We often hear the phrase, “you get what you pay for.” That mantra is especially true when it comes to product lifespan. While the initial cost for these items may be higher, the price should be considered as an investment. Higher quality items are typically more durable, so you don’t have to worry about your favorite product breaking or giving out on you when you need it the most. The benefits of long-lifespan products include reduced waste, lower energy usage, and increased value.
"The benefits of long-lifespan products include reduced waste, lower energy usage, and increased value"
1. Improved Carbon Footprint
Making a product, whether it be a water bottle, a dress, or a car, requires time and energy. From factories that utilize fossil fuels to plants running on natural resources, energy is embodied in carbon and contributes to greenhouse gas emissions. By purchasing products with longer lifespans, you can help slow down the resource loop and reduce the amount of energy used to create everyday necessities.
2. Reduced Environmental Waste
Often referred to as a generation of waste or a throwaway society, our modern world thrives on products that are not built to last. Fast fashion that keeps up with the latest trends results in clothing made to only last a season before ending up in the trash. Single-use products like plastic water bottles, paper goods, and plastic straws pollute our oceans and damage our environment.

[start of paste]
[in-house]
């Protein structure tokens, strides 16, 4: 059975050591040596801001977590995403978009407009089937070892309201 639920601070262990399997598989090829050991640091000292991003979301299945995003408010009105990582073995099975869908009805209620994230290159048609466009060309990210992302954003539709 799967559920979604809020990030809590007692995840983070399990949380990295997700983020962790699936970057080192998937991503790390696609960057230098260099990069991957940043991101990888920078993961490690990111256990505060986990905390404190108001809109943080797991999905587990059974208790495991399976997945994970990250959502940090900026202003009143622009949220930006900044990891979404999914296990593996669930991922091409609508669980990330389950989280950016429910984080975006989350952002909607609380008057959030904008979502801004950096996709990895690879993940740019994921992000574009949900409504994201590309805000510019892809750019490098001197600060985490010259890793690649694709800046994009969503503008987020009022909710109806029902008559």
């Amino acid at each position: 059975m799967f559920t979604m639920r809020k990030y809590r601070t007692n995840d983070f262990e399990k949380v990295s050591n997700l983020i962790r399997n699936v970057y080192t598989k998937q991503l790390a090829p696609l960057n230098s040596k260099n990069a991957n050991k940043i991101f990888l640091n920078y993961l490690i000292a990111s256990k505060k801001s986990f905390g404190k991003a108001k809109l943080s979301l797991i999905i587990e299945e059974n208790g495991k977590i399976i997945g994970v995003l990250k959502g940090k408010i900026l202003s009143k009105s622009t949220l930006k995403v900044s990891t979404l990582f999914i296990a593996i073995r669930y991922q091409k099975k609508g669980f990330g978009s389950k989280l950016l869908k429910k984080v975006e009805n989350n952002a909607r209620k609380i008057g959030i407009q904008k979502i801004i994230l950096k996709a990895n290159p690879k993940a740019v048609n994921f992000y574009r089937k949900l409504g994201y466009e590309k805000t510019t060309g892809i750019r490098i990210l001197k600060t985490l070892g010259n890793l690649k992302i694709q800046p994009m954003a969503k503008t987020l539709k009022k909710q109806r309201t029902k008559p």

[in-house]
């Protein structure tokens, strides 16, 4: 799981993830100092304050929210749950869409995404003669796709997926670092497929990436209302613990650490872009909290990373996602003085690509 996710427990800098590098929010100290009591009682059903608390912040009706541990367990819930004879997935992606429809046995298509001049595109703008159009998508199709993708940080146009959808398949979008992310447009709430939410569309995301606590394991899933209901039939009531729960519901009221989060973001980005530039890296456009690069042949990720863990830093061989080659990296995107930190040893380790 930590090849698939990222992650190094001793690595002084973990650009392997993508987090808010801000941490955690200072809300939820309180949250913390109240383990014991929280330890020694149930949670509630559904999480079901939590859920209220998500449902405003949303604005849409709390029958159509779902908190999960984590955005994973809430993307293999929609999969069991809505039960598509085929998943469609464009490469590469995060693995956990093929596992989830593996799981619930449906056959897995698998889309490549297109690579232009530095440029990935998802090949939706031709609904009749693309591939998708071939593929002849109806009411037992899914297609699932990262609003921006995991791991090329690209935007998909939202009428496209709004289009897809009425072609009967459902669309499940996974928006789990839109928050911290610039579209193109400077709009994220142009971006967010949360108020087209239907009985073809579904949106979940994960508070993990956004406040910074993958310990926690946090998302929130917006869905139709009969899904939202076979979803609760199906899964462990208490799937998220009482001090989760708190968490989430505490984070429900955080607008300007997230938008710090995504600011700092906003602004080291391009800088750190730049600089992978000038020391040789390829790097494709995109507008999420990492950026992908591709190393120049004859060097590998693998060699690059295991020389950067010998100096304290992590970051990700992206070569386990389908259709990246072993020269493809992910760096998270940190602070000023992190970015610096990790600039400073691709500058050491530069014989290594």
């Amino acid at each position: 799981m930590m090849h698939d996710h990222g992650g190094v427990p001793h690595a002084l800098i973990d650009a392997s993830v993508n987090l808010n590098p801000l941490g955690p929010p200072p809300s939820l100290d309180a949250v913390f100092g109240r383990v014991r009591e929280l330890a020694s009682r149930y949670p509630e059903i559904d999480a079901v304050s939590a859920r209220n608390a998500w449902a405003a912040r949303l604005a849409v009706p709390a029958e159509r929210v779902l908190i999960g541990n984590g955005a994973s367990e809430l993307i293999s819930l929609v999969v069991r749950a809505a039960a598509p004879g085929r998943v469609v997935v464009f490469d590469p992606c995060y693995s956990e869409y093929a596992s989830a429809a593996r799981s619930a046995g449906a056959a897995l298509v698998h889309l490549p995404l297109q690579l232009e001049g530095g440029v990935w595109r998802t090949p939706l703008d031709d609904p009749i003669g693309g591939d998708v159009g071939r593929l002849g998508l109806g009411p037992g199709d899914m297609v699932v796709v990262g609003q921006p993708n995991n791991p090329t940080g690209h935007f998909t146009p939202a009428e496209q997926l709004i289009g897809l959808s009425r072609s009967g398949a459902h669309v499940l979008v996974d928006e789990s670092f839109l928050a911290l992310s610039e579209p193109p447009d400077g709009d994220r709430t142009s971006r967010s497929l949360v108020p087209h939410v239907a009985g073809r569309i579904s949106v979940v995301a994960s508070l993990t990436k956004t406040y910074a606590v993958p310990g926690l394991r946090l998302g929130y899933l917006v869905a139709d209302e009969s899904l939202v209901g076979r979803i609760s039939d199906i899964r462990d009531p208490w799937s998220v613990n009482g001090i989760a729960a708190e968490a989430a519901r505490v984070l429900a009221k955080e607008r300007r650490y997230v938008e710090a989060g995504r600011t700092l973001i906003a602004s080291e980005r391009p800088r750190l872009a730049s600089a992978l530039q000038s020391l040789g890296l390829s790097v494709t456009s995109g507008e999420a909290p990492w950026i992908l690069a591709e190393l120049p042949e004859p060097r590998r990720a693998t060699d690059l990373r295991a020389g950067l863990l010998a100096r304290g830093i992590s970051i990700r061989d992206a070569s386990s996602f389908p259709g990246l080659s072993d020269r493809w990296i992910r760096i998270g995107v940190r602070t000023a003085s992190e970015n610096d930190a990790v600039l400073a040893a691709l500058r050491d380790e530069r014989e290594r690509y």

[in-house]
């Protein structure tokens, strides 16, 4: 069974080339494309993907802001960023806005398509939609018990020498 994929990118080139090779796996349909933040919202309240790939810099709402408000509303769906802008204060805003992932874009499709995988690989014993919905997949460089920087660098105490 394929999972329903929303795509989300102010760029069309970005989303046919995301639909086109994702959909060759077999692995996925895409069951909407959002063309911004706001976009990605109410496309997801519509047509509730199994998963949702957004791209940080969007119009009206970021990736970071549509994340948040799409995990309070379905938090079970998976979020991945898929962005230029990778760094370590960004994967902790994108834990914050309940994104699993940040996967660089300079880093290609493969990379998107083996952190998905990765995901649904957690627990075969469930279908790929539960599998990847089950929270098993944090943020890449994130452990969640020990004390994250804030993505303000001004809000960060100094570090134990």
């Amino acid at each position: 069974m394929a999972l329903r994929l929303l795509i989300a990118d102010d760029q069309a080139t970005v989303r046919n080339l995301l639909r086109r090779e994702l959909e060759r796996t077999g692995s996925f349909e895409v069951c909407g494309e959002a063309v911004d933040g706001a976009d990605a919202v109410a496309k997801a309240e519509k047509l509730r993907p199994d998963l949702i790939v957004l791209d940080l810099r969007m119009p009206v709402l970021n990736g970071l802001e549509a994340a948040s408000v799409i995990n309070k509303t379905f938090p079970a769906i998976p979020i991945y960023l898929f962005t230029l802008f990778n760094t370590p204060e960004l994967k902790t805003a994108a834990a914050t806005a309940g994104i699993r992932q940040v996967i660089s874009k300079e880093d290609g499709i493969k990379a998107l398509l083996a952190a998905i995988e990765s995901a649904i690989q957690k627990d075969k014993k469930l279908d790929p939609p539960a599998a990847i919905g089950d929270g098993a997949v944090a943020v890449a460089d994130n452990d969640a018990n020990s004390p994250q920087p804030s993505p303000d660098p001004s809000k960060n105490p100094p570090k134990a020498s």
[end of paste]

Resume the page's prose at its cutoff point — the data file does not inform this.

While there are many innovators striving to reduce the impact of waste on our world, we can make a difference by purchasing higher quality products. For example, a reusable water bottle that lasts years can keep countless plastic bottles and cups out of landfills and oceans. Similarly, timeless pieces of clothing can be worn year-round or passed down to future generations, preventing tons of textile waste each year.
3. Increased Product Value
Products that are built to last are often serviceable. Parts can be replaced or upgraded to continue using the product for many years. Instead of throwing a product away and purchasing something new, you can get more value out of your investment. Once you are finished using a product, it can be passed on to the next generation, donated to someone in need, or sold and used by someone else. Upgrades and interchangeable parts also let you keep up with the latest trends or make repairs without getting rid of something that still works.
Commit to Longer Product Lifespans
A reduction in our planet’s waste will not happen overnight. It is up to each of us to take responsibility for the products we buy and the waste we create. At Revomax, we encourage our customers to commit to buying products with longer lifespans. Together, we can decrease our carbon footprint and better the world around us. We can also use high-quality items that last for years instead of products that go straight into the garbage. We urge you to join us in the fight against throwaway culture and seek out products that are made to last.
"It is up to each of us to take responsibility for the products we buy and the waste we create"